France continuing long tradition of decrying racism abroad while obscuring it at home
France is inducting an African American woman, Josephine Baker, who was also a French World War II spy and civil rights activist into its Pantheon. But critics say France is continuing a long tradition of decrying racism abroad while obscuring it at home.
Civil rights activists in France say the decision masks generations of systemic racism, arguing that the country's official doctrine of colorblind universalism is a deception.
Baker’s entry into the Pantheon on Tuesday is the result of years of efforts from politicians, organizations and public figures. Most recently, a petition by Laurent Kupferman, an essayist on the French Republic, gained traction.
For Rokhaya Diallo, a French commentator on issues related to race, “universalism is a utopia and myth that the republic tells about itself that does not correspond to any past or present reality,” she told The AP. “For Black and non-white people, the Republic has always been a space of inequality, of othering through the processes triggered by colonization.”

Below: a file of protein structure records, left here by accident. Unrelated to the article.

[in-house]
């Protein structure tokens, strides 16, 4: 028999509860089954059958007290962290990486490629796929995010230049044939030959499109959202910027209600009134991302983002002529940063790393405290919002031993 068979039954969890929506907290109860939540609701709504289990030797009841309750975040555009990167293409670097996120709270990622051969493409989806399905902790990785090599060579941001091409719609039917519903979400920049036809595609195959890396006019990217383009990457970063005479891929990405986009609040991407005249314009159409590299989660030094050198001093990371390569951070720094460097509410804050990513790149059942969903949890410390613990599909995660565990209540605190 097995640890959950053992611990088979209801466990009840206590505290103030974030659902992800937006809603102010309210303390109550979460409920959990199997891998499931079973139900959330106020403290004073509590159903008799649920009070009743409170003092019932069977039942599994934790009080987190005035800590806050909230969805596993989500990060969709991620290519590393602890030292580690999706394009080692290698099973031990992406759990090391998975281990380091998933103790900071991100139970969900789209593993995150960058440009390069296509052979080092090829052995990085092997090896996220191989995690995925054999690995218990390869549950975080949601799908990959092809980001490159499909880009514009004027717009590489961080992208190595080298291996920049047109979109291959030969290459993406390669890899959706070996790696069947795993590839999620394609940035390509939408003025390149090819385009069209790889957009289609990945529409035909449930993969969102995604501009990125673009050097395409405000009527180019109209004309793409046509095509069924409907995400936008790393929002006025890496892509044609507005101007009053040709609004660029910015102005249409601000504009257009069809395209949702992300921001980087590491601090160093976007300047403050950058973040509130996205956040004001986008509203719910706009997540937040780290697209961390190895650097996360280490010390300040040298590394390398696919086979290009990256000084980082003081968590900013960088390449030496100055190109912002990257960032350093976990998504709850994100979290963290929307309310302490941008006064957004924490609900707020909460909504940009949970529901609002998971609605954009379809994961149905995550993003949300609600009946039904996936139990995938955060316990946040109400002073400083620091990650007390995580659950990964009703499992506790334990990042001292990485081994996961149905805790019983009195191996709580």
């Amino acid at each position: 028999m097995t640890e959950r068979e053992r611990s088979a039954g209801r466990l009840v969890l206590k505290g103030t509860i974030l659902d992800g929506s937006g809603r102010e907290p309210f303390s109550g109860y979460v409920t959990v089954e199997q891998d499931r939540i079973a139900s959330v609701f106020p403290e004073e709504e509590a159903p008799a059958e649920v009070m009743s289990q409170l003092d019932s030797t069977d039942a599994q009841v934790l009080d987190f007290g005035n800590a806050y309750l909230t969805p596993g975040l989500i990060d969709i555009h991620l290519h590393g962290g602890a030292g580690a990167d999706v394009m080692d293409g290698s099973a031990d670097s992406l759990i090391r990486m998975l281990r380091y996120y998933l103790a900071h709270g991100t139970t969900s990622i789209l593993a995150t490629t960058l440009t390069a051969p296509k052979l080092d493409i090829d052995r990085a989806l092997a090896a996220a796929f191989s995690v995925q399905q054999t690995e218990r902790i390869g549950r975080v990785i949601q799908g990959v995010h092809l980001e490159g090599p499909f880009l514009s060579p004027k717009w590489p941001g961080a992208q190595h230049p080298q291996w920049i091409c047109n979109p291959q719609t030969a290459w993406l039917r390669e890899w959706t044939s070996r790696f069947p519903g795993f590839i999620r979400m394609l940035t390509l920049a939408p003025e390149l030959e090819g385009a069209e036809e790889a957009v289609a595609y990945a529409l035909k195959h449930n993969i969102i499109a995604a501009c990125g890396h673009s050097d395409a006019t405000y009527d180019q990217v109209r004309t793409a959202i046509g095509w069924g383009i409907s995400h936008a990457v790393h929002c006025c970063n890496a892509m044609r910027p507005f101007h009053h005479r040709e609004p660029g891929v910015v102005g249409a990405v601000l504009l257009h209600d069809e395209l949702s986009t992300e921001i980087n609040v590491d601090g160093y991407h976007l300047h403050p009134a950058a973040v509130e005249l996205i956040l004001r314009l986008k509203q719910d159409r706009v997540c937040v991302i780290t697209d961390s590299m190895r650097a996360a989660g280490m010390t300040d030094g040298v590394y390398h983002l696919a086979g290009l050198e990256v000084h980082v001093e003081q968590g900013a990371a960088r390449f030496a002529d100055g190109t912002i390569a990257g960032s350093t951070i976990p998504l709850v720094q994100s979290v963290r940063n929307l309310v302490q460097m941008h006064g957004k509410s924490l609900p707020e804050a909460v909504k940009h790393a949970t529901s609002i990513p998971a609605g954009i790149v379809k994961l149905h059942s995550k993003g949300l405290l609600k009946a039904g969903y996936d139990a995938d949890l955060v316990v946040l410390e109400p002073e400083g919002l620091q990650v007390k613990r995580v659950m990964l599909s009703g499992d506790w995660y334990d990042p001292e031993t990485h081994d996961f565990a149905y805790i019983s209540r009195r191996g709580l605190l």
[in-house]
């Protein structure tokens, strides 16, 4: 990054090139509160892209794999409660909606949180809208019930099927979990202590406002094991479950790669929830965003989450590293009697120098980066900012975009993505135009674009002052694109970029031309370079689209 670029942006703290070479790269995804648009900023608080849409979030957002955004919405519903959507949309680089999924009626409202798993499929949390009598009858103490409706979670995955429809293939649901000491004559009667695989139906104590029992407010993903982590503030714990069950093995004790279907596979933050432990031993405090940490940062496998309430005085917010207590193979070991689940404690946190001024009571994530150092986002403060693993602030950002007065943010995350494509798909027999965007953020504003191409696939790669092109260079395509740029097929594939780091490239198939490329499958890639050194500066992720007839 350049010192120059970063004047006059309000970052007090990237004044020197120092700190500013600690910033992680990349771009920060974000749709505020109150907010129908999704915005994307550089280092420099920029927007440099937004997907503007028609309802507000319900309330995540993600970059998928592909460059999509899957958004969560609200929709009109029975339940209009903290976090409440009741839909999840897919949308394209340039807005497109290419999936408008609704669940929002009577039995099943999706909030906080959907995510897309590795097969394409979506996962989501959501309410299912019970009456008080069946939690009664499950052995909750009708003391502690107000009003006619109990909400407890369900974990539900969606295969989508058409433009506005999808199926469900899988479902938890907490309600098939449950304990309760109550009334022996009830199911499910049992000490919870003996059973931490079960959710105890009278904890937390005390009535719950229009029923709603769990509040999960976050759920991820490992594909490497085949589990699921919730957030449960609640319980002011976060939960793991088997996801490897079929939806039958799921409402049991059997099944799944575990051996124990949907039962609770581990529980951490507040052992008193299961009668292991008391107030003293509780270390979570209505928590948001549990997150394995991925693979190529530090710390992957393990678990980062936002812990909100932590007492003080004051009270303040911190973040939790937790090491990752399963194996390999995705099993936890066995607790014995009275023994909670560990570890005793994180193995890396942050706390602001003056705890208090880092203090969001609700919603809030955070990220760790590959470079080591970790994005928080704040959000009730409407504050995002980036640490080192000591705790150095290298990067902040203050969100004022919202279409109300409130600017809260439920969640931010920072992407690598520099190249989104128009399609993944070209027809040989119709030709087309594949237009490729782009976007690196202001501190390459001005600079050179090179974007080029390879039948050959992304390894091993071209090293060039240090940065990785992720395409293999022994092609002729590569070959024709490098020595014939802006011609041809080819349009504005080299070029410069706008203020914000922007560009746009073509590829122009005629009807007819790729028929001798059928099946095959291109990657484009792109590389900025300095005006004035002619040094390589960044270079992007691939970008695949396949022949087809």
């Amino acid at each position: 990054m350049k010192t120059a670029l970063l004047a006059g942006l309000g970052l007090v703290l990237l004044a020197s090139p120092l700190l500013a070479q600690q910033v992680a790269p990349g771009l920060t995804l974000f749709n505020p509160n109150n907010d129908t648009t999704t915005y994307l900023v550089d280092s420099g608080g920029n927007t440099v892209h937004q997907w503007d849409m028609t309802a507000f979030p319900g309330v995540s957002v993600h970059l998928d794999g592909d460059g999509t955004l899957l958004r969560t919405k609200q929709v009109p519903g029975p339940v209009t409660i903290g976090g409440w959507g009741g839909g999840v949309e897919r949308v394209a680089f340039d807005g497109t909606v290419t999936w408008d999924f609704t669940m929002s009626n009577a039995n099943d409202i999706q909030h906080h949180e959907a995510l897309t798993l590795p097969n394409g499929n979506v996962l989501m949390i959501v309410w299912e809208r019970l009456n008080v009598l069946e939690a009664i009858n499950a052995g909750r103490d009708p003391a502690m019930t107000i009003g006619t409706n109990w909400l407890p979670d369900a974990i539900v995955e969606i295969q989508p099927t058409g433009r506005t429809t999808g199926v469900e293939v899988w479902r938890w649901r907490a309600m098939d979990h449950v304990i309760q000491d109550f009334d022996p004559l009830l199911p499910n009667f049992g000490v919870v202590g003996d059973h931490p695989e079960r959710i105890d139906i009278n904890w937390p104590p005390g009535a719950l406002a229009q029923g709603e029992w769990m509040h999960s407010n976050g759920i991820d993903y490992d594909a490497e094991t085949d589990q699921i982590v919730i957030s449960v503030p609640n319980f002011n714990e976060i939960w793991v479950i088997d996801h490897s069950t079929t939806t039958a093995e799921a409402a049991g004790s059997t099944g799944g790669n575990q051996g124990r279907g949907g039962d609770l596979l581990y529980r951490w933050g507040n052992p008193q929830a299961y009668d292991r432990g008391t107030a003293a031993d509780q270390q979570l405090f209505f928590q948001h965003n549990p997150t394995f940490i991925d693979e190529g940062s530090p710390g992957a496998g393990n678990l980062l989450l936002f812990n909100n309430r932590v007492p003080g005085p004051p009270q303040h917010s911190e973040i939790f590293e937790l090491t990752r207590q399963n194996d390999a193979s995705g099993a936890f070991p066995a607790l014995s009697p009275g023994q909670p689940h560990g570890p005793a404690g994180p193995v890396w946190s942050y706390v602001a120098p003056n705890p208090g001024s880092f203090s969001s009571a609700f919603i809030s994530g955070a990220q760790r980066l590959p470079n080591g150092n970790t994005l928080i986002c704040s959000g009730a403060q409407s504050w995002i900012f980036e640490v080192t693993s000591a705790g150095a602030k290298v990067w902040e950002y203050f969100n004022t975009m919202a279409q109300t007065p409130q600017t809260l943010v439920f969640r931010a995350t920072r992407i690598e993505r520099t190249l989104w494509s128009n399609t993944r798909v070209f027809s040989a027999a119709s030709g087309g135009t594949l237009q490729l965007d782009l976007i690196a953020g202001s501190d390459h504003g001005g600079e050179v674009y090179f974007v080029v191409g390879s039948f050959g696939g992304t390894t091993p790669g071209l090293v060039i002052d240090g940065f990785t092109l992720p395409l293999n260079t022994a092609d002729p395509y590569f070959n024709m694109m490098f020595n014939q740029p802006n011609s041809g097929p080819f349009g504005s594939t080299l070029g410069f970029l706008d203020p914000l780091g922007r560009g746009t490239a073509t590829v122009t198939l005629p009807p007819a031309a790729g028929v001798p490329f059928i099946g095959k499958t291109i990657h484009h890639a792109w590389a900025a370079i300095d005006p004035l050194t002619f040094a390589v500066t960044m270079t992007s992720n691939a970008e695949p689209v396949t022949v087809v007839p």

Lawyers, activists and academics have chronicled discrimination in police violence, in housing and in employment in France, notably against people with African or Arab origins. Universalists say this isn't a structural part of French society, however, identifying racism as a moral matter and not inscribed within the state.
Françoise Vergès, a political scientist on questions of culture, race and colonization, said “symbolic gestures” like putting Baker in the Pantheon aren’t enough to extinguish racial discrimination in France.
“In 2021, even if it’s morally condemned, racism still exists and still has power over people’s lives,” she said.